Why is the fraction of CpG transitions negatively correlated with the relatedness of the substituted-species to humans? Below, we suggest how this could be explained through the mutational mechanism of CpG transitions, which leads to different substitution dynamics on evolutionary timescales than the dynamics at non-CpG sites [66,67].
Substituted-species sites likely experienced two independent mutations at the site during primate evolution, and are therefore enriched for hypermutable sites [60,61,63]. A simple model that we develop in S1 text supports this intuition. In this model, we initially assumed a “uniform molecular clock” regime in which substitutions accumulate at the same yearly rate across the primate phylogeny. Under this assumption, differences in the distribution of mutation rates between substituted-species categories should be vanishingly small (S6 Fig).
However, recent work [66,68–71] has demonstrated that while the “uniform clock” assumption is valid for some mutation types—importantly, CpG transitions—the yearly substitution rates of other mutation types depend heavily on life-history traits such as generation time [70,72,73], and thus vary extensively across primates. Notably, Moorjani et al. have pointed out that this difference leads to variable mutational spectra across primates . We therefore augmented our model by including two mutation categories: mutation types that follow a “uniform clock”, and mutation types with rates that depend on generation times (S1 text, and see Fig 5A). The model predicts an enrichment of uniform-clock mutations for substituted-primates with longer generation times. Notably, this translates into a prediction of an enrichment of uniform-clock mutations—like CpG transitions—in substituted species more closely-related to humans (with the exception of orangutan, which is thought to have the longest generation time among the primates considered, although it was only estimated in females ). Examining the expected distributions of mutation rates in substituted-species sites, this enrichment leads to a skew towards higher mutation rates for more closely-related substituted-species (Fig 5B).
Overall, this model provides an explanation by which mutational mechanisms underlie the observed correlation between the relatedness of the substituted species and the skew of its cSFS towards common variants.
Residual correlation of substituted-species relatedness and cSFS skewness
Finally, we asked whether additional causes beyond mutation rate variation might also contribute to the species trend across cSFS. To this end, we used a logistic regression model to examine whether the probability of the variant being rare is associated with the relatedness of the substituted species (see Materials and Methods). A model that included only the relatedness of the substituted species showed a perfectly correlated ordering of the two (Fig 6A, CpG transitions were excluded from this analysis). We then turned to examine whether this correlation persists after controlling for mutational composition differences between substituted-species categories. We controlled for the effect of mononucleotide mutation types on the probability of the variant being rare (Fig 6B). We then further refined the mononucleotide mutation types by using their two flanking nucleotides, and estimated another model with these finer mutation type categories (Fig 6C). The trend persisted even after controlling for mutation type, most noticeably for nonsynonymous sites, which likely involve the strongest purifying selection pressures (Spearman ρ = 1, p = 0.016 for the ordering of substituted-species coefficients for both models). We repeated the analysis while including CpG transitions, and found that the perfect correlation persisted (Spearman ρ = 1, p = 0.016 for both models; S12 Fig).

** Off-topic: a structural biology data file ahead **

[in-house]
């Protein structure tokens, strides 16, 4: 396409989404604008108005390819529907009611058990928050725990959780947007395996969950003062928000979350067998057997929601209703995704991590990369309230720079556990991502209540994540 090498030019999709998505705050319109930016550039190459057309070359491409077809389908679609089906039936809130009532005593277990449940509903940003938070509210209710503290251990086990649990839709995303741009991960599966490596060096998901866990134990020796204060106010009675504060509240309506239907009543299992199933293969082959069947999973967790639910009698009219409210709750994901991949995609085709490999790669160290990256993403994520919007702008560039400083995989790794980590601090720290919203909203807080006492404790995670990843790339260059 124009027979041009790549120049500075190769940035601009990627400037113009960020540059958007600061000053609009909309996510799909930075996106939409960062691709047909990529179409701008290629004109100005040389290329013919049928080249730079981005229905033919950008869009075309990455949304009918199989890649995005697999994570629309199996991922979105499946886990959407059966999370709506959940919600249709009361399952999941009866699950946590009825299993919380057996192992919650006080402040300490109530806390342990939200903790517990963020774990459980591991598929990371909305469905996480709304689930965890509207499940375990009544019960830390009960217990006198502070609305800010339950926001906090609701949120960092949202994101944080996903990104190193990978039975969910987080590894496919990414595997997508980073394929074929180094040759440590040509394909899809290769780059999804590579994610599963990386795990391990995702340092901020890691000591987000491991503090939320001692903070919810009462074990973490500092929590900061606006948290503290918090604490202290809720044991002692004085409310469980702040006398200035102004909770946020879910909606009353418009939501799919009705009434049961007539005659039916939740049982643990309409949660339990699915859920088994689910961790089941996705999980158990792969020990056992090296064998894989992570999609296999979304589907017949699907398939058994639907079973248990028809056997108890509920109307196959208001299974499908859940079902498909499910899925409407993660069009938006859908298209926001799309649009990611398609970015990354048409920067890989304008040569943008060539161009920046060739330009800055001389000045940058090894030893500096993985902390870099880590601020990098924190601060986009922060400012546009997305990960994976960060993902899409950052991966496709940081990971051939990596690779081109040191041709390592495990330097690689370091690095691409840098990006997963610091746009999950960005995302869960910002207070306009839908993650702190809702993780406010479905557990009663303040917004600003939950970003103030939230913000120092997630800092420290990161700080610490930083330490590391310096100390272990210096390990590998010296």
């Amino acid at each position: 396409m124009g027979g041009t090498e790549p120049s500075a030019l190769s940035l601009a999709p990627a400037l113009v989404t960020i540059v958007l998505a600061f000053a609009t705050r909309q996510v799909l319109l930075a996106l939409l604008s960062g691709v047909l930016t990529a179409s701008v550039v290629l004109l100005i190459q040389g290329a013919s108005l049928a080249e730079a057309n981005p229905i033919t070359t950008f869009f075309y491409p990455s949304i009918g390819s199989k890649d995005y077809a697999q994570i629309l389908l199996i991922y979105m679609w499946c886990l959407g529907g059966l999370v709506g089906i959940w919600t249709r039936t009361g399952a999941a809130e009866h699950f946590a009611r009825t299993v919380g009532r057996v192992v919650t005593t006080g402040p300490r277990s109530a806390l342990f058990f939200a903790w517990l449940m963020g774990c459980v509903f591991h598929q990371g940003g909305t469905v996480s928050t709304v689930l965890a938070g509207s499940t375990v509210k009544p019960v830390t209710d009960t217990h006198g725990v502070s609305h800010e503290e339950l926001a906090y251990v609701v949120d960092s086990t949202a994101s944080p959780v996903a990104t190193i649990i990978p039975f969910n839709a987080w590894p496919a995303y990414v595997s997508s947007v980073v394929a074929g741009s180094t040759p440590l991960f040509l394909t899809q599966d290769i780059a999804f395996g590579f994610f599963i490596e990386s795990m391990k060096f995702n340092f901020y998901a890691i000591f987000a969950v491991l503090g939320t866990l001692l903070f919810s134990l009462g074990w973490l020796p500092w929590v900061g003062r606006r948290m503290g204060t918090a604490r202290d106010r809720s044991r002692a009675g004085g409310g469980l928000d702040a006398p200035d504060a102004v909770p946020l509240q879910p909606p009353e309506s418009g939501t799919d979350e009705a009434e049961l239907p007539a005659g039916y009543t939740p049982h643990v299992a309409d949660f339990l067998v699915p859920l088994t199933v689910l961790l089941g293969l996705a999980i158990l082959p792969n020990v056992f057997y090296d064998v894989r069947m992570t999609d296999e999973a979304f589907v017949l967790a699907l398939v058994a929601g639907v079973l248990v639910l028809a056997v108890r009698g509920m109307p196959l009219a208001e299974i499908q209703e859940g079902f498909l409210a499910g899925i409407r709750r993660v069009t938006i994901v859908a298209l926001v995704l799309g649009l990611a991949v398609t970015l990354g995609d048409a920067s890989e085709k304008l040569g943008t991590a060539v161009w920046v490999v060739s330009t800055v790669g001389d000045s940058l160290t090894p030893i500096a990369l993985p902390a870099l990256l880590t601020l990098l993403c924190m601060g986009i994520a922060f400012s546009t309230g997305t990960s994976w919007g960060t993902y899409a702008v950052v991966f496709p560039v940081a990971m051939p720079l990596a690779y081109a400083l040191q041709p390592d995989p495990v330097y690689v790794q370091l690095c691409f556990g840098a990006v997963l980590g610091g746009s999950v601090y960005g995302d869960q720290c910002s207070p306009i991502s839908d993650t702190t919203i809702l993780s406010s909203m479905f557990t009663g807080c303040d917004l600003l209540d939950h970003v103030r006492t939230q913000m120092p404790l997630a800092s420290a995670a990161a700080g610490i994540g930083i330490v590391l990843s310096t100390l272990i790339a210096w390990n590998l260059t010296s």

The figure shows logistic regression coefficient estimates with their corresponding standard errors. Substituted-species labels are spaced by their split times from humans. The lines are the least-squares line fitting the coefficients to the split times. (A) Estimates from a simple logistic regression to the substituted species. The trend is partly due to mutational composition differences between substituted-species categories. To test whether the trend is driven solely by mutational rate differences, we estimate coefficients in a model including the variation explained by (B) mononucleotide mutation type, and (C) combinations of focal mononucleotide mutations and upstream and downstream nucleotides. Even after controlling for mutational composition with these models, a significant trend persists for nonsynonymous variants.
There are a few possible drivers of the residual trend observed in Fig 6B and 6C. First, there may be additional variation in mutation rate that is not accounted for by the 3-mer mutational context [32–39]. However, we note that the estimates in Fig 6 change only slightly between panels, suggesting that the unaccounted variation in mutation rates does not greatly bias the estimates. Furthermore, in S1 text we demonstrate that, in non-CpG sites, mutation rate distributions are expected to be very similar across substituted species categories. Therefore, additional mutation rate variation is not expected to contribute to the correlation between the relatedness of the substituted species and the fraction of rare variants.